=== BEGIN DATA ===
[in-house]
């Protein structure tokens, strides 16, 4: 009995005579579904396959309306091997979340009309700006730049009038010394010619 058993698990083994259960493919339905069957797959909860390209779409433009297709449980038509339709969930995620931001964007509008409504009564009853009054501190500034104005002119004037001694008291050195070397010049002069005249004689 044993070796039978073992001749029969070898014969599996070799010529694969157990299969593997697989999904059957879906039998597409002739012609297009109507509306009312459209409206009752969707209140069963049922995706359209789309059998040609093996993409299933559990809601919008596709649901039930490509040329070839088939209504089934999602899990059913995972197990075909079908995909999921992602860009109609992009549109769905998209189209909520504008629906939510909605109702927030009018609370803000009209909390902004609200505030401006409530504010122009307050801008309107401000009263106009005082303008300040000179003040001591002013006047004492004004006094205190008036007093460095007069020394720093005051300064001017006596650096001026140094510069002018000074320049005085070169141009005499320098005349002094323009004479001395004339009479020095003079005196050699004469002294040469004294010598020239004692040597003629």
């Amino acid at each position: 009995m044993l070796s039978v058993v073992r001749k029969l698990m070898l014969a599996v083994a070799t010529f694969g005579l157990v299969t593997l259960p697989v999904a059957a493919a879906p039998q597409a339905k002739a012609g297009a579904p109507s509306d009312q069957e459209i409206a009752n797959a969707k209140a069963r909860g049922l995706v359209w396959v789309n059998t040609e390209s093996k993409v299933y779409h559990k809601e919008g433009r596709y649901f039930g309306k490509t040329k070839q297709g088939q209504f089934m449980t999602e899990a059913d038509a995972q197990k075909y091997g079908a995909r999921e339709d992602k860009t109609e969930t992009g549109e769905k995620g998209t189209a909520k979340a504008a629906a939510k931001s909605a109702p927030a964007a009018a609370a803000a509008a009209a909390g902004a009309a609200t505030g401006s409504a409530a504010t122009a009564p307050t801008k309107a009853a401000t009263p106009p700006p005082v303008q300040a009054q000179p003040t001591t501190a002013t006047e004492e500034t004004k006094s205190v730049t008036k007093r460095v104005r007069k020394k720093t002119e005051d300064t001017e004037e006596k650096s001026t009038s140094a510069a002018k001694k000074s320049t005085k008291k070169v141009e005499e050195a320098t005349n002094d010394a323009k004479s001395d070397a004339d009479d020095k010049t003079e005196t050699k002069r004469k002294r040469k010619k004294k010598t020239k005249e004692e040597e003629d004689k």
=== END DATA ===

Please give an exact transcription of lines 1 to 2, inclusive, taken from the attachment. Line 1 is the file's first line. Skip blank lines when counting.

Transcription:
[in-house]
């Protein structure tokens, strides 16, 4: 009995005579579904396959309306091997979340009309700006730049009038010394010619 058993698990083994259960493919339905069957797959909860390209779409433009297709449980038509339709969930995620931001964007509008409504009564009853009054501190500034104005002119004037001694008291050195070397010049002069005249004689 044993070796039978073992001749029969070898014969599996070799010529694969157990299969593997697989999904059957879906039998597409002739012609297009109507509306009312459209409206009752969707209140069963049922995706359209789309059998040609093996993409299933559990809601919008596709649901039930490509040329070839088939209504089934999602899990059913995972197990075909079908995909999921992602860009109609992009549109769905998209189209909520504008629906939510909605109702927030009018609370803000009209909390902004609200505030401006409530504010122009307050801008309107401000009263106009005082303008300040000179003040001591002013006047004492004004006094205190008036007093460095007069020394720093005051300064001017006596650096001026140094510069002018000074320049005085070169141009005499320098005349002094323009004479001395004339009479020095003079005196050699004469002294040469004294010598020239004692040597003629």